Follow/abuse us on Twitter @GonzoSportsDesk, we’re not fancy we follow back.

Sam Allardyce for England; Pros and Cons

It’s 2006, England have just been dumped out of the World Cup by Portugal in the quarter-finals and Sven Goran-Eriksson, a meticulous if uninspiring manager, has stepped down.  The hunt is on for a new boss and Sam Allardyce of Bolton Wanderers is waiting for the call.

But instead the FA turn to Steve McClaren.

Allardyce probably thought that was his chance gone, after McClaren’s disappointing stint they went for a foreign boss again with Fabio Capello – another poor appointment that never really seemed to fit. Then came Roy Hodgson and here we are, 10 years later in an almost identical, if not slightly more embarrassing/depressing/worrying (delete as appropriate), situation to when Sven left, and Big Sam’s back on the table.

Sam Allardyce Pros.

Man Management: Many who have played under Allardyce highlight his man management skills, he considers it one of his strong points himself and he does have a record that largely proves that theory.  Under his guidance Bolton finished in the top eight of the Premier League four years in a row (he left before the end of the fourth year but the job was basically done), Blackburn were relatively comfortable in mid table during his time as boss, somehow he kept Sunderland up last season – these were over achievements considering the squads he had. Newcastle was a blip but he’s had a long career, a perfect record would have been unlikely and in any case he wasn’t given a fair amount of time on Tyneside.

Passion: I can imagine Allardyce giving under-performing players an absolute roasting at half-time and sometimes you feel that’s what England need.  I can’t envisage that kind of stuff from the Hodgsons and Erikssons of this world.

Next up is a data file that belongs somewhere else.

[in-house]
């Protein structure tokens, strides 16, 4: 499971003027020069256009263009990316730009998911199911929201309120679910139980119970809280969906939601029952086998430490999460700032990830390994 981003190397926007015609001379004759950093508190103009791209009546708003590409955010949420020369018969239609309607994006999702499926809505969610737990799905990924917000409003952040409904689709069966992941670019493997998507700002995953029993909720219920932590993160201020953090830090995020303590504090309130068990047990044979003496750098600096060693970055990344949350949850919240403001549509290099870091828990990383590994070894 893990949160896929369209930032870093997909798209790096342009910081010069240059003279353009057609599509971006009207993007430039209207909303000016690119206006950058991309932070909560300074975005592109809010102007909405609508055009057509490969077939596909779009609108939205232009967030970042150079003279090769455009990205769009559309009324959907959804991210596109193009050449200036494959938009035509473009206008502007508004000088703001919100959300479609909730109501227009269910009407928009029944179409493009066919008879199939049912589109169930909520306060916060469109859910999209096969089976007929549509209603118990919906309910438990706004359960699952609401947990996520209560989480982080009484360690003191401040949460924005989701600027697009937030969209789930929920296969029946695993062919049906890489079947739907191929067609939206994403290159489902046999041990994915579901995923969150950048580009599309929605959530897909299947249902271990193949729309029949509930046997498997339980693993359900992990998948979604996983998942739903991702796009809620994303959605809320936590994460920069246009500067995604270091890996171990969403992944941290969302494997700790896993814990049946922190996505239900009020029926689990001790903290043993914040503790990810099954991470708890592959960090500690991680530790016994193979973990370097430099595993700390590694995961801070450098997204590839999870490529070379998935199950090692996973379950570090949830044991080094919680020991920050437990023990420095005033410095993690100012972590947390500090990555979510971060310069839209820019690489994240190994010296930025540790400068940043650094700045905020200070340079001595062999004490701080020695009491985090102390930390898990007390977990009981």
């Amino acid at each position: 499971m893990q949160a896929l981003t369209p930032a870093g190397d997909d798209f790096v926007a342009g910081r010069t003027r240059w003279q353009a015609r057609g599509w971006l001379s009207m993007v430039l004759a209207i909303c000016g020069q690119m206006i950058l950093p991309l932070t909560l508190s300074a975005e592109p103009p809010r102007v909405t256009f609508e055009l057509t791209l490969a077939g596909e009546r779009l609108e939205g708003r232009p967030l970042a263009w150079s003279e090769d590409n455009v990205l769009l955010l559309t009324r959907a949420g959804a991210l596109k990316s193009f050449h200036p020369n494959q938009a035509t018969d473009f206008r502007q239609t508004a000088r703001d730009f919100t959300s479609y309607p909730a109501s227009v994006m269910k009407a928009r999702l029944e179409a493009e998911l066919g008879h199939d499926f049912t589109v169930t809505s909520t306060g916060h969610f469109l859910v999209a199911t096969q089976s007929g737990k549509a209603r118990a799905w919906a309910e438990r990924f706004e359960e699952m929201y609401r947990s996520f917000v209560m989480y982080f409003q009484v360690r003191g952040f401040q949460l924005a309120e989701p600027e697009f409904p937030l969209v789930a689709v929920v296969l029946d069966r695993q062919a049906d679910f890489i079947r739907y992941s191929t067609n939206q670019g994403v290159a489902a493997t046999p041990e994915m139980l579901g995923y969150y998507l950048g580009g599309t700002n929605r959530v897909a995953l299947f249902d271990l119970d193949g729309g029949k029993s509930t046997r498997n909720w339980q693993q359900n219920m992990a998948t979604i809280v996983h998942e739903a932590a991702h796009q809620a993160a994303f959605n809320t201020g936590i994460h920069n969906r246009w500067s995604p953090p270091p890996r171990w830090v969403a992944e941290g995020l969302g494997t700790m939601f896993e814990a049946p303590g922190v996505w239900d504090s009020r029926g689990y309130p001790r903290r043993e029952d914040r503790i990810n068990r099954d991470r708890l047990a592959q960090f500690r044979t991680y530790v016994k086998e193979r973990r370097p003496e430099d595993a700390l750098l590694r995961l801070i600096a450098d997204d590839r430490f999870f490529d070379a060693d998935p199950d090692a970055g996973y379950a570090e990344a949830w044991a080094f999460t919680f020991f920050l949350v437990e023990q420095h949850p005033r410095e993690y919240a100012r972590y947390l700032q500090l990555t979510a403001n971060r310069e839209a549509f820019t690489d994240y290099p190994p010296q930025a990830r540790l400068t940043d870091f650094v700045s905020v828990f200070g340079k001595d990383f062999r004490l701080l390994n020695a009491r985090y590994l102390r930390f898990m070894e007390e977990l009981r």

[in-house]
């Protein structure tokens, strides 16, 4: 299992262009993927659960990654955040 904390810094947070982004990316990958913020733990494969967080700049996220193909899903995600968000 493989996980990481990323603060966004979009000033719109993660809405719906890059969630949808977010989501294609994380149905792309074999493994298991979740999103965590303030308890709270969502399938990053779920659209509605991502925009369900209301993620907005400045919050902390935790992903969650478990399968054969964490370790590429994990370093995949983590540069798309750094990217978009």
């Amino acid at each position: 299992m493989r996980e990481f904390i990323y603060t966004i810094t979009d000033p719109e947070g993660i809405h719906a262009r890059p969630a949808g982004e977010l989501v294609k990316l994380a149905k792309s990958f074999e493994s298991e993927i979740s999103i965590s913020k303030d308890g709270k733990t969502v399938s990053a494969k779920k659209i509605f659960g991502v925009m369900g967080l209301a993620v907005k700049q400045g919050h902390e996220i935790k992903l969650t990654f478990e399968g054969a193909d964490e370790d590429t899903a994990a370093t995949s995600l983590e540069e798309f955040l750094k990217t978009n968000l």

Comedy: Let’s face it, England are a poor team and failure is inevitable at some point.  They’ve won one major trophy in their history – compare that to the Germans, Italians etc,  woeful – really, semi-finals is about as good as it gets.  Knowing this, having a manager who offers a bit of entertainment would be a welcome bonus in the painful world of following the England football team, and I for one have had enough of dour interviews; at least with Big Sam you get an attempt at wit, a sound bite for the press, some razzle dazzle of sorts. Here are a few good quotes to demonstrate this.

“I’m not suited to Bolton or Blackburn, I would be more suited to Internazionale or Real Madrid. It wouldn’t be a problem to me to go and manage those clubs because I would win the Double or the league every time.”

“I won’t ever be going to a top-four club because I’m not called Allardici, just Allardyce.”

Absolute gold.

He’s on Twitter: That’s right, you could troll the England boss if Allardyce is handed the reins. Not my thing (the odd spot of Boris Johnson baiting of late aside in my first-foray into the crazy world of cyber bullying, and he’s big enough and ugly enough to take it) but it is nice to have the option, even if there is a very real chance he hasn’t worked out how to see his mentions/replies etc, yet alone bothers to check them. Find him @OfficialBigSam.